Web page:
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Nonprofit news roundup for Nov. 3, 2008

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University of Virginia’s investments take record hit

The University of Virginia’s investments have suffered the largest loss in the school’s history, dropping nearly $600 million to $4.6 billion at the end of the first quarter of the fiscal year, The Charlottesville Daily Progress reported Oct. 31. And investments dipped another $600 million since the end of the first quarter, putting their estimated value at $4 billion, says a report from the university’s investment manager. The school has been combating the drop with a five-year fundraising campaign, which has raised $147 million since the beginning of the fiscal year beginning in July.

Victoria Foundation freezes grantmaking

The Victoria Foundation in British Columbia has halted grantmaking in response to the financial crisis, The Times Colonist reported Nov. 1 (see grantmaking story). The foundation, which gave $7 million in grants to more than 300 individuals and groups last year, has not made any grants since the end of August.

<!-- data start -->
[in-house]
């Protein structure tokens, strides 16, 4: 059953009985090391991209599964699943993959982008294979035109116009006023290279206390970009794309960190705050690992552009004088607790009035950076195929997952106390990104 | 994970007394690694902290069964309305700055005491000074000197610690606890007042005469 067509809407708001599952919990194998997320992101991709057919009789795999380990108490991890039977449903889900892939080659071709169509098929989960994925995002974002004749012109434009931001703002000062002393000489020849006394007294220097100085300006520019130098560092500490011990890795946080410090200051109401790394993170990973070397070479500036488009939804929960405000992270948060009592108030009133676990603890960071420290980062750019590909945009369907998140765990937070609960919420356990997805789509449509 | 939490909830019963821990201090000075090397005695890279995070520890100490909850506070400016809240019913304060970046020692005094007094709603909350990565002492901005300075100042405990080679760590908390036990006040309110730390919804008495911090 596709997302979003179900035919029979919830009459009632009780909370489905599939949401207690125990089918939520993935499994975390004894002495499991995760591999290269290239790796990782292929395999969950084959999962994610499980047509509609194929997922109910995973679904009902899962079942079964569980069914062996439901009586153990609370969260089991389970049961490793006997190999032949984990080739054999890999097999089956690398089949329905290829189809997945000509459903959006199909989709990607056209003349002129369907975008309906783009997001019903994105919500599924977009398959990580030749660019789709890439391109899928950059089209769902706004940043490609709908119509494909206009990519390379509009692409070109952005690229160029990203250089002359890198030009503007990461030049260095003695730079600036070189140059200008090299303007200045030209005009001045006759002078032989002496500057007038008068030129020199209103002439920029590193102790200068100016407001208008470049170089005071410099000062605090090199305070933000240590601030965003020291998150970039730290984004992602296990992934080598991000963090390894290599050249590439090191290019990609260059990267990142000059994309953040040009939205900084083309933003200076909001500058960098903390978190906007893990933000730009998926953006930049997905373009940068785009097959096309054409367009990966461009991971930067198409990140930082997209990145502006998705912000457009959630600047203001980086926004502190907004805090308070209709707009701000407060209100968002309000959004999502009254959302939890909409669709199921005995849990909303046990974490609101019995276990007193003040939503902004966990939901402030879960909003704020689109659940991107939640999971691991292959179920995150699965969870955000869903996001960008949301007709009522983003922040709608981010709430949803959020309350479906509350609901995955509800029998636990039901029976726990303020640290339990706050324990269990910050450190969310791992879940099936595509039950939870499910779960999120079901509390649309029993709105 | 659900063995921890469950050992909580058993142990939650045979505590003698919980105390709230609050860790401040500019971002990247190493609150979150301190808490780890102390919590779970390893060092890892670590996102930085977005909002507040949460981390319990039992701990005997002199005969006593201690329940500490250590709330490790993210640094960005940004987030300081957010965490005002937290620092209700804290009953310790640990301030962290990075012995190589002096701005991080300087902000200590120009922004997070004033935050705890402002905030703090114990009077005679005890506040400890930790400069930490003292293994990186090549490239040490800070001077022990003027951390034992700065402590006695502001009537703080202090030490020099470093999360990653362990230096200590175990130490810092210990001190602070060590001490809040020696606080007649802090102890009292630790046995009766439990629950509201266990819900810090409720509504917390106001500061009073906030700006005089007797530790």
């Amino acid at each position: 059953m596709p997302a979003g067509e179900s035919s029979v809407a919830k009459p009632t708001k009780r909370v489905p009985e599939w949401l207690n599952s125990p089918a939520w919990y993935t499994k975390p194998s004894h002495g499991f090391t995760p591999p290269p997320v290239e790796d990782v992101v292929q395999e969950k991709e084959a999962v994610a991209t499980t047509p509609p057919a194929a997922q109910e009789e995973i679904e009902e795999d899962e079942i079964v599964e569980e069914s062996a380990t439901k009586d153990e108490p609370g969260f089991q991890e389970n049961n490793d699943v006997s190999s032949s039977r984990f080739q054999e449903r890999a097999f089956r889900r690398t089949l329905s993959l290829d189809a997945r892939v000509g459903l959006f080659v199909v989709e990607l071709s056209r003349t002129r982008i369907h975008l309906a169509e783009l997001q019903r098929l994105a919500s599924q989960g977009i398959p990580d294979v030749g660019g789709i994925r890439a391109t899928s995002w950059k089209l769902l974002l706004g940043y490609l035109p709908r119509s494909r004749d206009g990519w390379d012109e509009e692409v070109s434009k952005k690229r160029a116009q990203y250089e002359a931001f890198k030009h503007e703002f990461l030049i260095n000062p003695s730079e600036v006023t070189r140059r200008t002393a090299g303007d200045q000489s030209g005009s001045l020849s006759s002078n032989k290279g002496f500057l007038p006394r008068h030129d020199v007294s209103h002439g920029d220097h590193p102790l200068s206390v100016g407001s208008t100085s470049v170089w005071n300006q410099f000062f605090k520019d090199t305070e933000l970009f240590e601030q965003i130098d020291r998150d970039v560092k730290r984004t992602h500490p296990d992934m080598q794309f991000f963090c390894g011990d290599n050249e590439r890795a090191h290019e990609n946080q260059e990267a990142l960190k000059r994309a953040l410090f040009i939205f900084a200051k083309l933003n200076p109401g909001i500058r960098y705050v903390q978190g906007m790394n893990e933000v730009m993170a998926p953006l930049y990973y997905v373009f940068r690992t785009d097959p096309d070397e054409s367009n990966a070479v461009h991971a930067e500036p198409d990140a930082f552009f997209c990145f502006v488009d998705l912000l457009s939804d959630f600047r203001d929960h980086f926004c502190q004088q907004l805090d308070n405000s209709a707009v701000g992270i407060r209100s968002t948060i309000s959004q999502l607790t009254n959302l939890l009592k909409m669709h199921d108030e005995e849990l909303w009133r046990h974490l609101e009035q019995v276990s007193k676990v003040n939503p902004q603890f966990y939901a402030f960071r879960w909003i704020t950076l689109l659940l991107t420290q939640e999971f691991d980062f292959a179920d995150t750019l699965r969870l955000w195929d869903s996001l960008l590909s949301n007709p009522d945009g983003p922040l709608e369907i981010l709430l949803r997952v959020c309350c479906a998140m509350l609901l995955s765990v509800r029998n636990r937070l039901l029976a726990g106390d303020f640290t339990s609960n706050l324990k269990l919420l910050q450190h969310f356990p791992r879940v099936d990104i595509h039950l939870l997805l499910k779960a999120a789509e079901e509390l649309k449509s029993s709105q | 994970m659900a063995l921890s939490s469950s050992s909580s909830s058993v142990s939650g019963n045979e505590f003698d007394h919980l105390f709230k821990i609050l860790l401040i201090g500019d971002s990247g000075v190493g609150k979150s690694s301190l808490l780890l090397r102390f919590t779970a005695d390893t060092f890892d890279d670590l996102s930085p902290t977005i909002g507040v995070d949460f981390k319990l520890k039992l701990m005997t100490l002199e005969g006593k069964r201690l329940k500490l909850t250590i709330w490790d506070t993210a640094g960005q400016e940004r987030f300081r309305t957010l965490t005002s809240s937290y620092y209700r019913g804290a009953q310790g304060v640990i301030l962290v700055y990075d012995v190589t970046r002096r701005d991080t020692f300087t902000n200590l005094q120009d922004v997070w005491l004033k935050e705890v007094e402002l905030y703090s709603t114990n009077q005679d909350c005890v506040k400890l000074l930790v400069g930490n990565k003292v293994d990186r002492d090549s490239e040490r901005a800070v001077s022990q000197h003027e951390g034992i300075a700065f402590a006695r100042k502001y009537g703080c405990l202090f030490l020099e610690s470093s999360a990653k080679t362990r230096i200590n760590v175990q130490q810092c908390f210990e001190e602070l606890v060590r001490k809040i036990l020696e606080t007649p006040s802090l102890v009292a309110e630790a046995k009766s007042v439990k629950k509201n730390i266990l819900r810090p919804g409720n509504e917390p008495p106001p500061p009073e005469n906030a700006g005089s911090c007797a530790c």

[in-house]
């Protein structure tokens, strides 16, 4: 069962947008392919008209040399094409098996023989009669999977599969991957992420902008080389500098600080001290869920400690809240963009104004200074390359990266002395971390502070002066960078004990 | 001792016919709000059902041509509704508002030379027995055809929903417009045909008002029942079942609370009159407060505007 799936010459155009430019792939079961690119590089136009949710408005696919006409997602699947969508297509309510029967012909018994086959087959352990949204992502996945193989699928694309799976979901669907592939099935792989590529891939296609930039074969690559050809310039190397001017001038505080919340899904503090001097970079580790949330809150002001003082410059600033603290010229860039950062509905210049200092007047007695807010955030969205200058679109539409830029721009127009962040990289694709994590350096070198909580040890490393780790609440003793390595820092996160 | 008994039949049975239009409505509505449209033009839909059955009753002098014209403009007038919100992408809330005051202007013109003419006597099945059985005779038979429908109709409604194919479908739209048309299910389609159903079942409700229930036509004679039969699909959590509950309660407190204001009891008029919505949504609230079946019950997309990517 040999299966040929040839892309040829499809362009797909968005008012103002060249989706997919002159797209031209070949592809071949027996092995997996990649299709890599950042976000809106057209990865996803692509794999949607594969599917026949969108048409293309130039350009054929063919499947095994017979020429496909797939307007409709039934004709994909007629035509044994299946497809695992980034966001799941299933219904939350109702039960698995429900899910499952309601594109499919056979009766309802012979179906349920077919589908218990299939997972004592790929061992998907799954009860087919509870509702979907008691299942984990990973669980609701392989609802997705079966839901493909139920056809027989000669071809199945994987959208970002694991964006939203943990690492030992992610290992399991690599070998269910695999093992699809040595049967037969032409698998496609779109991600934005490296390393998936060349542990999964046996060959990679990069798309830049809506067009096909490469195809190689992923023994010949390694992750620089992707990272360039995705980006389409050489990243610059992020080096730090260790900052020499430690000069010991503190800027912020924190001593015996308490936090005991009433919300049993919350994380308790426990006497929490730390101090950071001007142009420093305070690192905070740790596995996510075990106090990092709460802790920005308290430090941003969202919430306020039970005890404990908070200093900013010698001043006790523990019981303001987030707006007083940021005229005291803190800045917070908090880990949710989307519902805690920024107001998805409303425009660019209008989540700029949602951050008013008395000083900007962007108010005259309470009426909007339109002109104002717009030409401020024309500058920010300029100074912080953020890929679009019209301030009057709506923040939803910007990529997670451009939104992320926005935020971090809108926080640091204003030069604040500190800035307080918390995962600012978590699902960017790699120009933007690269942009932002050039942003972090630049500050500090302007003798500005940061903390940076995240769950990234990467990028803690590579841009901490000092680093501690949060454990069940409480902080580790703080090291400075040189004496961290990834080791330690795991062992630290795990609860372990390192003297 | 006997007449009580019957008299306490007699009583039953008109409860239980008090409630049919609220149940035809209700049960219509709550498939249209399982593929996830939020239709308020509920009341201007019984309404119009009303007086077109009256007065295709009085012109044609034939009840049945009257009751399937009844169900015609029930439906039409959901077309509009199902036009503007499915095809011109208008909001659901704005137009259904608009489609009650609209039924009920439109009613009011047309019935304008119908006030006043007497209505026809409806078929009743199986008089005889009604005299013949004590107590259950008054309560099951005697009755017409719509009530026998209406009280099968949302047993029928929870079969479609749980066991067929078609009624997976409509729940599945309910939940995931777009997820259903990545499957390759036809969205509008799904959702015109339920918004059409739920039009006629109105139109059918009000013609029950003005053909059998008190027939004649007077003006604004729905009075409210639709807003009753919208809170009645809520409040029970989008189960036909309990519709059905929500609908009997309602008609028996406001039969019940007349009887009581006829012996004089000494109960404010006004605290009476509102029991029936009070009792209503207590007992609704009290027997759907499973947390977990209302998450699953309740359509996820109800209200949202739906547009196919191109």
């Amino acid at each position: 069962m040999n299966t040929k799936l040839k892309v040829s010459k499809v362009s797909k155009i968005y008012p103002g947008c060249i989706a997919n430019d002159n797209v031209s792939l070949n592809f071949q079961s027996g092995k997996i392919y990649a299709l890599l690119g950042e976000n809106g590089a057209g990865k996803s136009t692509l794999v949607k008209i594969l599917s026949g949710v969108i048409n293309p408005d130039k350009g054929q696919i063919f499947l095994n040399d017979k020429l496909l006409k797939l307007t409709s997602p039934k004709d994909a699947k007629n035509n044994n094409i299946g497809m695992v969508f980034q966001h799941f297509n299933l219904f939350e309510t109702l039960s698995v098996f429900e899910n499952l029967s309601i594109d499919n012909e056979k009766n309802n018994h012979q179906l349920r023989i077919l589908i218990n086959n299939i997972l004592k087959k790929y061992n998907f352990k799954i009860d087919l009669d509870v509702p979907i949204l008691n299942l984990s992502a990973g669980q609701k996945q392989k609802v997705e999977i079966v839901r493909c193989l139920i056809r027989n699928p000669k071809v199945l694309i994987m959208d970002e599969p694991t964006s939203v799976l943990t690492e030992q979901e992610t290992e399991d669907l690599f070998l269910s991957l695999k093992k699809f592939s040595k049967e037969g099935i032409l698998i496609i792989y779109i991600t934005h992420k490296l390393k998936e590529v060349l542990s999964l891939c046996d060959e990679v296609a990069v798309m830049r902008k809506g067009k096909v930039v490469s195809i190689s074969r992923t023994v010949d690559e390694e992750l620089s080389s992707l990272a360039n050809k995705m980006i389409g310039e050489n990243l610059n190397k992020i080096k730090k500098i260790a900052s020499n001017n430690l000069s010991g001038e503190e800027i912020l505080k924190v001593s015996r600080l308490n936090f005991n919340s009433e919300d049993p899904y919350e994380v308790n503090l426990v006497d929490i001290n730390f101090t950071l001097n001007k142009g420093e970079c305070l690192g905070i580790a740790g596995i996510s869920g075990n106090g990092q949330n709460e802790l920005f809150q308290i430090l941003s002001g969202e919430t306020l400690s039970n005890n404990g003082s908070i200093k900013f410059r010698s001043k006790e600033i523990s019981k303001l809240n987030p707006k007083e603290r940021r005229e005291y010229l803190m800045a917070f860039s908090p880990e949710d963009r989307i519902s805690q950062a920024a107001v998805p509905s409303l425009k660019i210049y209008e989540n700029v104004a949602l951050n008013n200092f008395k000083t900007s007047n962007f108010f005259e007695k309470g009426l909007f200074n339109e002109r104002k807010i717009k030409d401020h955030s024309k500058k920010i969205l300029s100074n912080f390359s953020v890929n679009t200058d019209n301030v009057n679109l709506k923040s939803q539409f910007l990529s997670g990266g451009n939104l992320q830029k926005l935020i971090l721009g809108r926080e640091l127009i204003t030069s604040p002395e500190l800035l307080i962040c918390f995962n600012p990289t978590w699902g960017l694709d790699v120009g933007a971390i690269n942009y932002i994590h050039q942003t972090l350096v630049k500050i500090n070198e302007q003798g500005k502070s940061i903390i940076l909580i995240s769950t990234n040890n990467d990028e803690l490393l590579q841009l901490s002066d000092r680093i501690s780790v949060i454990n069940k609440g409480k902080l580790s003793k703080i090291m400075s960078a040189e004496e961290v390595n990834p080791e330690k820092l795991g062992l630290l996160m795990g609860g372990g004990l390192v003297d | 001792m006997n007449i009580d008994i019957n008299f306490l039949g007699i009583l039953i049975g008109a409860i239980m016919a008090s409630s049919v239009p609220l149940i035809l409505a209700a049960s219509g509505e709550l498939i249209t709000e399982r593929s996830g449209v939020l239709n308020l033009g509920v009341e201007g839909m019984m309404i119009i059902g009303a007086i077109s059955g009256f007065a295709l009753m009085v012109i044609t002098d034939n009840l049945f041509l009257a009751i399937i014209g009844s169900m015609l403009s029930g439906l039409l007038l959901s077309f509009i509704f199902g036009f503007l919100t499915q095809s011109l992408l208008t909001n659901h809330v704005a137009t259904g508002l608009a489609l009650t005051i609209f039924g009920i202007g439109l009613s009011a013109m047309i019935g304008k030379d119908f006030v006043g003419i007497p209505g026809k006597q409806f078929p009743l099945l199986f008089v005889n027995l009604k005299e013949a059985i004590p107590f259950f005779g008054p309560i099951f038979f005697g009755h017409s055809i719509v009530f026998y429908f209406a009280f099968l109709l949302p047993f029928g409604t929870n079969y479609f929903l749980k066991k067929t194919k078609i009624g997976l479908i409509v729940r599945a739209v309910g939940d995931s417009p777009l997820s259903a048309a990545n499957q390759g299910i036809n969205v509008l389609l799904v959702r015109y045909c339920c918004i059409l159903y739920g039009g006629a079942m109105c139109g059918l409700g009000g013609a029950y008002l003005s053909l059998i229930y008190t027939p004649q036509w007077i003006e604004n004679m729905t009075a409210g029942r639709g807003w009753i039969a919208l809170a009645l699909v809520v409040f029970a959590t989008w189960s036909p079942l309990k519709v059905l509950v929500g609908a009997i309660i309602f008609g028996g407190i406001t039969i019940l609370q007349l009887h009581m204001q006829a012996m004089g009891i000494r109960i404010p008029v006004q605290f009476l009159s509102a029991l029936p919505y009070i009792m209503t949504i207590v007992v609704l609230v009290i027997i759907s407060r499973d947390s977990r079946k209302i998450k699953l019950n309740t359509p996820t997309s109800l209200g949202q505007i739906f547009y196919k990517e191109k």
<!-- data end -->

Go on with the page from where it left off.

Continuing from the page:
Zimbabwe pockets $7.3 million meant to fight disease

The government of Zimbabwe, led by President Robert Mugabe, has used for its own purposes $7.3 million donated by an international organization to fight deadly epidemics, says the organization’s inspector general, The New York Times reported Nov. 2 (see disease story). The organization, the Global Fund to Fight AIDS, Tuberculosis and Malaria, which has not received reimbursement for the funds, says the Zimbabwean government’s actions may jeopardize consideration of an additional $188 million grant.

New model studied for evaluating nonprofits

Nonprofits in the Washington, D.C., area are teaming up to create a national model for measuring nonprofit effectiveness, The Washington Business Journal reported Oct. 31 (see model story). The new system, which uses six data-driven metrics to rate how much good nonprofits are doing, is meant to fix the current trend of judging organizations based how much they spend on overhead.

In Brief:

* Charitable giving in the U.S. is largely immune to economic crises, with philanthropy rates seen rising after traumatic events, The Irish Times reported Nov. 3.

* Badly bruised by the credit crisis, charitable foundations in Maine likely will cut back on the more than $100 million a year they traditionally give to Maine nonprofits, The Portland Press Herald reported Nov. 2.

* Nonprofits in North Texas are bracing for a rough winter as needs grow and donations plummet, The Dallas Morning News reported Nov. 3.

* Canadian universities may have to cut programs and student funding after losing hundreds of millions of dollars in investment holdings, The Globe and Mail reported Nov. 3.

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